The book has taught me a few things about the 20th century that I didn't know prior.

Re: The Englishman's Boy- by Guy Vanderhaeghe

Yet another part of the story that had me fascinated was when it told of how some stunts were performed in Hollywood back in the day.  According to the story, when a film shows a cowboy being flung off of his horse at full gallop, there are a few bits and pieces of Hollywood magic needed to make the stunt scene seem like something serene.  First, and probably most obviously, the director uses a stunt double; a person meant to perform a stunt in place of the actor, as to avoid injury.  Second, and more surprisingly on my own account, the horse being ridden by the cowboy will have piano strings tied around its legs, meant to pull tight and stop the horse dead in its tracks at full gallop.  A problem that occurs with this method though, is that the horse will begin to learn that the piano strings will pull tight, and not run at full gallop.  To avoid this problem, the book tells us that they brought in a mustang, which was a more stubborn breed of horse, and would go full speed ahead even after the strings had stopped it.

Re: The Englishman's Boy- by Guy Vanderhaeghe

Page 126 of 333.  Chapter 14 of 32.  The author continues to amaze me.  Guy Vanderhaeghe is, and I cannot stress this enough, a true artist and fantastic wordsmith.  I am yet to be surprised by any regards of rewards or prizes given to this book or its masterful author.  True genius embodied in a written form is not a bad way to describe this book.  Every page and paragraph, every chapter and sentence, is truly and utterly something to behold.  To elaborate on a previous post, the reasoning behind my continued thinking and contemplation of what I recently read from the book would best be a factor driven by my ultimate interest in the book itself.  Truly captivating and always provoking thought, the novel tends to stick in my head for awhile after reading.

Re: The Englishman's Boy- by Guy Vanderhaeghe

Question:  What do I look forward to learning in the story next?  To begin, I always look forward to an attention-grabbing and compelling narrative; the narrative put forward by Vanderhaeghe in this story for example.  I look forward to action in the novel’s future.  As of my point in the book, there hasn’t been an overwhelming amount of action.  Don’t get me wrong, the book is fantastic, but if there’s one thing I’m looking forward to reading about, it would no doubt have to be a paragraph or three that gets me on the edge of my seat.   I have read parts of books in the past aplenty that can do just that, but I believe, as Vanderhaeghe has proven time and time again, his books are like no other.  I have faith that I’ll get what I want, and more from this amazing book in the near future.

12 (edited by gabriel.sader 2019-10-16 14:24:49)

Re: The Englishman's Boy- by Guy Vanderhaeghe

Question:  How do I react and/or respond to the book and it's contents? Firstly, how I react to the book itself is, in my honest opinion, quite evident in my posts and replies to the topic of, 'The Englishman's Boy'.  To elaborate, my thoughts and feelings, about the book, as well as how my thoughts, emotions, feelings, and the like are all influenced by the book.  Furthermore, the book describes many a scene or story which invokes an emotional response.  This can be through frustration, or sympathy in seeing the relation between hardships faced by the characters in the narrative, and hardships faced in my own life.  Inner thoughts expressed by characters through the authors words can truly drive a train of thought into a form of response in my mind.  Too many people underestimate the real power of emotional and psychological responses a book can have on the mind.  It can be hard to describe how Vanderhaeghe does this exactly, but what I can explain is that the deep and thought-provoking displays of emotion are definitely there, in the book.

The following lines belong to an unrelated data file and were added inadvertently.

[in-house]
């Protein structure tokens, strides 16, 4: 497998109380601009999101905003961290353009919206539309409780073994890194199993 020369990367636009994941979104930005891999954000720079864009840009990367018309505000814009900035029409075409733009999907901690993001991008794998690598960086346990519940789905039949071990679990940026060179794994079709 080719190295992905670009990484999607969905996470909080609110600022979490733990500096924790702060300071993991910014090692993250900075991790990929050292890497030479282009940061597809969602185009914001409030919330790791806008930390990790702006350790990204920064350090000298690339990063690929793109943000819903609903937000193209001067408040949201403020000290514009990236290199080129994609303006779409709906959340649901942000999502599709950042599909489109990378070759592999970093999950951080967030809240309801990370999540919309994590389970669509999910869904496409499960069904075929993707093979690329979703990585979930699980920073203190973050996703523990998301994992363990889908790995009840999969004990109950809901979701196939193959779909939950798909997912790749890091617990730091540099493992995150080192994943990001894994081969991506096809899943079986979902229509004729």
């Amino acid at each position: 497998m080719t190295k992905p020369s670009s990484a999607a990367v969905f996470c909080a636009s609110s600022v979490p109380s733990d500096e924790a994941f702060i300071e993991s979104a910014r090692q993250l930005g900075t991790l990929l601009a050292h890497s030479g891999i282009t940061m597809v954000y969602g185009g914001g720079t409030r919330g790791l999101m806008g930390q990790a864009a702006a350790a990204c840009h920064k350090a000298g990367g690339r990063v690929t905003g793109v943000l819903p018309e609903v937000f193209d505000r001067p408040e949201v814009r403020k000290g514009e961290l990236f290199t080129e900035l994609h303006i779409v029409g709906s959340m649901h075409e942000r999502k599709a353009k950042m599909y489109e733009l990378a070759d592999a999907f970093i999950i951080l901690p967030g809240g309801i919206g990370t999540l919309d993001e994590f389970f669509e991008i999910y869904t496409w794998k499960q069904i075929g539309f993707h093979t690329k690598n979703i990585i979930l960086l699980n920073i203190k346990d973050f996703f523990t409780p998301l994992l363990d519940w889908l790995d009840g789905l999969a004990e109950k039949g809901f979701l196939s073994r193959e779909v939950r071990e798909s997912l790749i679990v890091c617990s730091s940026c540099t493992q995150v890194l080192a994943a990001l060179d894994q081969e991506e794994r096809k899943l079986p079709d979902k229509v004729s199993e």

Re: The Englishman's Boy- by Guy Vanderhaeghe

Question part 2 of a previous post: How do I respond to the books contents?  To elaborate further on what I may have answered to this question prior, the emotional and psychological connections I feel when reading the book surely have to come for the fondness I've come to develop for the book itself, but moreso the author.  Vanderhaeghe is, when compared to any title of any author I have read in my fourteen years on this Earth, by a landlide and a quarter, the single best author whose works I've been able to read.  Kudos to my dad for reccommending the book.  I dearly hope that in the near future I can have the pleasure if readng more books of Vanderhaeghe's.

Re: The Englishman's Boy- by Guy Vanderhaeghe

As for the events, places, and characters, described in ‘The Englishman’s Boy’, I haven’t covered much in posts.  To begin, the narrative surrounding the Englishman and his boy takes place in the midwest of the United states and Canada.  The area around Southwestern Alberta and the state of Montana.  The earliest event I can recall reading about in this book would be the night that the Englishman and his boy had been in a hotel, and the Englishman died from illness.  It’s more likely than not that I remember this instance of storytelling above all else because of its strong emotional impact.  Helplessly watching someone die in front of you has to make a mark on one’s conscience.  After the tragic passing of the Englishman, the boy takes his no-longer-needed guns, a few clothes, and what money he had left.  The body was left in the hotel room and the boy refused to pay for anything more than what he had.

Re: The Englishman's Boy- by Guy Vanderhaeghe

After the whole ordeal of leaving a dead body in a hotel room, the Englishman’s boy encountered three destitute wolf trappers who had their horses stolen by ‘Indians’.  In the prologue of the book, there was a brief story told from the point of view of who I assume to be one of those Indians.  Right from the get go, I could easily tell that if amazing use of words and beautiful detail, as displayed in the prologue, was used throughout the book, it would surely be a great read.  Moving on from the boy’s encounter with the wolf trappers, the boy decides to travel with the trappers across the prairie.  The story follows the wolf trappers and the boy through hardship, friendship, and everything between.